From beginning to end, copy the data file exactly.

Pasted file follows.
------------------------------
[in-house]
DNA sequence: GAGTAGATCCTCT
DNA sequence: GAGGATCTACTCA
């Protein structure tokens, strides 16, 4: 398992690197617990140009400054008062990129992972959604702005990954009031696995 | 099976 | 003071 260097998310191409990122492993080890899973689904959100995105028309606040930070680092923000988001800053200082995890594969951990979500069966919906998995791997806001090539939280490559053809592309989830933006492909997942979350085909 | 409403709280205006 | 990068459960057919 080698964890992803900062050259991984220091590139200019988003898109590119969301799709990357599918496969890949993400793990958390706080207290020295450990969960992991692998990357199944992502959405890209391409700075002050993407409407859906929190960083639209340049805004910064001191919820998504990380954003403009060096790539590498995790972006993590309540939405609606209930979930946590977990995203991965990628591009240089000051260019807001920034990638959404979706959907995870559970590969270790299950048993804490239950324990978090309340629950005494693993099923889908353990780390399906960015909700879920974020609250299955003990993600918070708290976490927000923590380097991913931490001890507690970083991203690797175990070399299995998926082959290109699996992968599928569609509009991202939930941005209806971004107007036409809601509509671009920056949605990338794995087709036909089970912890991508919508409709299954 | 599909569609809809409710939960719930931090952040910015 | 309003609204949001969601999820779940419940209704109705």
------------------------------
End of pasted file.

[in-house]
DNA sequence: GAGTAGATCCTCT
DNA sequence: GAGGATCTACTCA
């Protein structure tokens, strides 16, 4: 398992690197617990140009400054008062990129992972959604702005990954009031696995 | 099976 | 003071 260097998310191409990122492993080890899973689904959100995105028309606040930070680092923000988001800053200082995890594969951990979500069966919906998995791997806001090539939280490559053809592309989830933006492909997942979350085909 | 409403709280205006 | 990068459960057919 080698964890992803900062050259991984220091590139200019988003898109590119969301799709990357599918496969890949993400793990958390706080207290020295450990969960992991692998990357199944992502959405890209391409700075002050993407409407859906929190960083639209340049805004910064001191919820998504990380954003403009060096790539590498995790972006993590309540939405609606209930979930946590977990995203991965990628591009240089000051260019807001920034990638959404979706959907995870559970590969270790299950048993804490239950324990978090309340629950005494693993099923889908353990780390399906960015909700879920974020609250299955003990993600918070708290976490927000923590380097991913931490001890507690970083991203690797175990070399299995998926082959290109699996992968599928569609509009991202939930941005209806971004107007036409809601509509671009920056949605990338794995087709036909089970912890991508919508409709299954 | 599909569609809809409710939960719930931090952040910015 | 309003609204949001969601999820779940419940209704109705």